Colleen L. Barry, a professor of health policy and management at the Johns Hopkins Bloomberg School of Public Health and one of the researchers who conducted the survey, said the findings illustrate how few Americans recognize that such well-meaning gestures can have consequences for people susceptible to addiction.
The response is "a very sympathetic reason for very sub-optimal and problematic behavior," Barry said. Health officials need to send "a clear-cut public health message that these medications should never be shared in any circumstance."
A separate study in the same journal, also released Monday, shows that about 15 percent of people who were hospitalized for short periods submitted claims for a new opioid prescription within seven days of discharge. Of those, 42 percent also put in a claim after 90 days, indicating continued use of a painkiller.
That study, which looked at nearly 624,000 Medicare recipients who were not using opioids in the 60 days before being hospitalized, also determined that results varied widely among facilities. Patients who were more satisfied with their pain control while in the hospital "had modestly higher rates" of opioid use after being released. But the researchers, led by Anupam B. Jena at Harvard Medical School's Department of Health Care Policy, did not determine whether that was because of appropriate or inappropriate prescribing.
Many authorities believe that over-prescribing of painkillers by physicians, coupled with illegal diversion and sharing of narcotics, have helped fuel the nation's prescription-drug epidemic. Nearly 165,000 people have died of overdoses from prescription-opioid medications such as oxycodone, hydrocodone and morphine since 2000.
According to a survey conducted by the federal Substance Abuse and Mental Health Services Agency, half of people who misused prescription painkillers got them from a friend or relative, while 22 percent got them from a doctor. The survey, conducted in 2013 and 2014, also showed that 4.3 million Americans had engaged in "non-medical use" of prescription painkillers in the previous month.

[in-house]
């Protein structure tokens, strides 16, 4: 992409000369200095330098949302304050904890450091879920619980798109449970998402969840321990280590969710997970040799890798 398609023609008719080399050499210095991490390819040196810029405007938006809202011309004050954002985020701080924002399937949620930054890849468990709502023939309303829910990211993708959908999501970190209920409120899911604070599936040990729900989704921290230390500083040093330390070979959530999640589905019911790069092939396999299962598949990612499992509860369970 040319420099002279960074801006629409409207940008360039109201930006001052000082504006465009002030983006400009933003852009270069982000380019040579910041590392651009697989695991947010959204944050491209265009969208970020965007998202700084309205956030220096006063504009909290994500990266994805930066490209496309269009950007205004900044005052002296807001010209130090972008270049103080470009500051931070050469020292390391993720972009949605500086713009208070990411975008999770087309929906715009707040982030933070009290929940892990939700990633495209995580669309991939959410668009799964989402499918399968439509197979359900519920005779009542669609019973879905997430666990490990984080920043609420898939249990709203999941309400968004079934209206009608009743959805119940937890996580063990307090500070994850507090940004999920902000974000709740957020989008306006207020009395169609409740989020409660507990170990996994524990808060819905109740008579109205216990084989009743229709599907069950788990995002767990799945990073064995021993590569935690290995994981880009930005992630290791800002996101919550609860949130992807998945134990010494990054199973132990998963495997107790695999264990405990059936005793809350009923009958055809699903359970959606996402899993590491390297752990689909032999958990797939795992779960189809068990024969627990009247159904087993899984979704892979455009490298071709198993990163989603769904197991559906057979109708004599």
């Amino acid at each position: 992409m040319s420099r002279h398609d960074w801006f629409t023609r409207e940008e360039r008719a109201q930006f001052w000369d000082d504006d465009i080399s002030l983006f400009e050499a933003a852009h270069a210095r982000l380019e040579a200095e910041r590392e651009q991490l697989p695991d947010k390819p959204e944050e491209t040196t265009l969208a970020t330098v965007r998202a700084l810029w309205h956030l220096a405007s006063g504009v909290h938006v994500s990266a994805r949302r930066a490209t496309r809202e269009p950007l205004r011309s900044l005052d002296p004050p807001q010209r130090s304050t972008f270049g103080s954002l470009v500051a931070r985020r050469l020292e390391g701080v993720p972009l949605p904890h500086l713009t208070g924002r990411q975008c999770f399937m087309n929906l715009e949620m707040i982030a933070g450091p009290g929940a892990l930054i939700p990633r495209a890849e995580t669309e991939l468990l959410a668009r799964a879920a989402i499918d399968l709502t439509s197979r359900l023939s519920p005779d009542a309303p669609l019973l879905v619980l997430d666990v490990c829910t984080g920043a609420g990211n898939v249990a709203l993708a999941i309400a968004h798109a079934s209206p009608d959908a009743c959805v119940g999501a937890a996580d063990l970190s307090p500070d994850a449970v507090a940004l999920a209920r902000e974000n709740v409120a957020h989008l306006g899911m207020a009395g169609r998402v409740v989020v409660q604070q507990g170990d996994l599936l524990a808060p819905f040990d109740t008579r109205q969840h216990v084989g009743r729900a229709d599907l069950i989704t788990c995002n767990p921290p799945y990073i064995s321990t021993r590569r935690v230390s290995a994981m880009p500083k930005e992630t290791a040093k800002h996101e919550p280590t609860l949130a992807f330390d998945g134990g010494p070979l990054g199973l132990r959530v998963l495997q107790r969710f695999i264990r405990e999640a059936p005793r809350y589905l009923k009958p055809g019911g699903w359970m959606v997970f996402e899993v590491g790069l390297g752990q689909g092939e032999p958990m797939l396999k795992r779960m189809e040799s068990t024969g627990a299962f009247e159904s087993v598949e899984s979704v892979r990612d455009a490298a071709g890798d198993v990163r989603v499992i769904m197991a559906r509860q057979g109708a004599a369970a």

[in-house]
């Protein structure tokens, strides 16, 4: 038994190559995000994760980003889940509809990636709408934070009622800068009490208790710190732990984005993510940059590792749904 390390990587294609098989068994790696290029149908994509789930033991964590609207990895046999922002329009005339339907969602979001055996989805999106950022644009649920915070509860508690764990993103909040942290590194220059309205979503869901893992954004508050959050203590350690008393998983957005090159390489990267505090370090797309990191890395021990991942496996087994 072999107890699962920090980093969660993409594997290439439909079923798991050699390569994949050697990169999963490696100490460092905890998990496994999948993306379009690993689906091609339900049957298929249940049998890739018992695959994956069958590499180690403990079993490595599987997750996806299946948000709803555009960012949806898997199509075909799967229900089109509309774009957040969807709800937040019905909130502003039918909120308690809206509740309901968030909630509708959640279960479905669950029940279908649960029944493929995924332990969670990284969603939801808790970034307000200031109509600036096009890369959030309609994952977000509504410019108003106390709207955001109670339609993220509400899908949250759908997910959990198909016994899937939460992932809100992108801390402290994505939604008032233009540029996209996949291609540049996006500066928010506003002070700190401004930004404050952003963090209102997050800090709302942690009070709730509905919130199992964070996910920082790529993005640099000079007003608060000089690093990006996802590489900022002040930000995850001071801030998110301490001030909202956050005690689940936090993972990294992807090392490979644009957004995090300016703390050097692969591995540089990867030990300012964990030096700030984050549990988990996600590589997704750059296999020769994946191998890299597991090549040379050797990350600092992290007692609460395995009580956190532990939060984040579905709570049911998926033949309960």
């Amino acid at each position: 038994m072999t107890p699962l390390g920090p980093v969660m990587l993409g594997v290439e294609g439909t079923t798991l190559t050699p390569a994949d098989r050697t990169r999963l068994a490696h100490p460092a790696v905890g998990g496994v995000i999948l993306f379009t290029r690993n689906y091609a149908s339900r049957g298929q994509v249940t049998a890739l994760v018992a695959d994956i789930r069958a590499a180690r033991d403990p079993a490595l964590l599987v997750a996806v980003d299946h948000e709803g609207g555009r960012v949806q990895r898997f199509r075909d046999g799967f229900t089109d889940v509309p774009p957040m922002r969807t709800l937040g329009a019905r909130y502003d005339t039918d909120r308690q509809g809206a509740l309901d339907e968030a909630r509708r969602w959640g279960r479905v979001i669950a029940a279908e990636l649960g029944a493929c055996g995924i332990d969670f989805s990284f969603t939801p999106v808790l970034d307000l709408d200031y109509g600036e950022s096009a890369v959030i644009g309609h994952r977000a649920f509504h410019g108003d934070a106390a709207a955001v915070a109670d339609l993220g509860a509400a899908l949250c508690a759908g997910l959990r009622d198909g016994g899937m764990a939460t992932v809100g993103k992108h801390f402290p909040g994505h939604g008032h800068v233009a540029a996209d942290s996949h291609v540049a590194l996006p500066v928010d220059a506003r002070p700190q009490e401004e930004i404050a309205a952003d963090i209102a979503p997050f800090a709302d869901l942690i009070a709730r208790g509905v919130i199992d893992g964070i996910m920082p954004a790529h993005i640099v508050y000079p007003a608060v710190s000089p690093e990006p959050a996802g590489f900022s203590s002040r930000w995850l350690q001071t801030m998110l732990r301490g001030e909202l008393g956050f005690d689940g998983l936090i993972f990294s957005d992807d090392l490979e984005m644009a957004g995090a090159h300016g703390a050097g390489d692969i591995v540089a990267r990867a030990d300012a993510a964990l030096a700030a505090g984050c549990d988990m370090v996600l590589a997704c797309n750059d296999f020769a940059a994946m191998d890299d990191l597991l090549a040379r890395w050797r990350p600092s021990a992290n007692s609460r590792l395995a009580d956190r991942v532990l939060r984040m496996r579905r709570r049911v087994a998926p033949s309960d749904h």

In March, the Centers for Disease Control and Prevention issued guidelines that urge doctors to use more caution in prescribing narcotic painkillers. That includes using non-narcotic alternatives, prescribing the lowest effective dose of a drug and limiting the number of doses to the smallest possible.
In the Hopkins survey, 57 percent of respondents said they have or expect to have leftover medication. That included more than 60 percent of people who no longer were using the painkillers and 53 percent of those who were still taking them. Almost half said they would hold on to the drugs for future use.
Some were expecting to get rid of their leftover pills, either by flushing them down the toilet (14 percent), putting them in the trash (7 percent), throwing them out after mixing them with something to prevent further use (6 percent) or turning them into a drug store or returning them to a "take-back" program (12 percent).
Barry said authorized take-back programs, such as those run by the federal Drug Enforcement Administration, are very difficult for most people to find. Drug stores generally will not accept medication containers that have been opened, she said.
More troubling, she noted, is that just 21 percent of the people surveyed said they kept their painkillers in a place that locks or latches -- with less than 9 percent saying their medication was in a location that could be locked.
"The overwhelming majority with these prescriptions in their homes are keeping them in locations that are very accessible" to young children who might find them accidentally and young adults who might experiment with them, Barry said. That includes nightstands, counter-tops and briefcases.
Nearly half of the survey's respondents said they had received no information on safe storage or proper disposal of painkillers.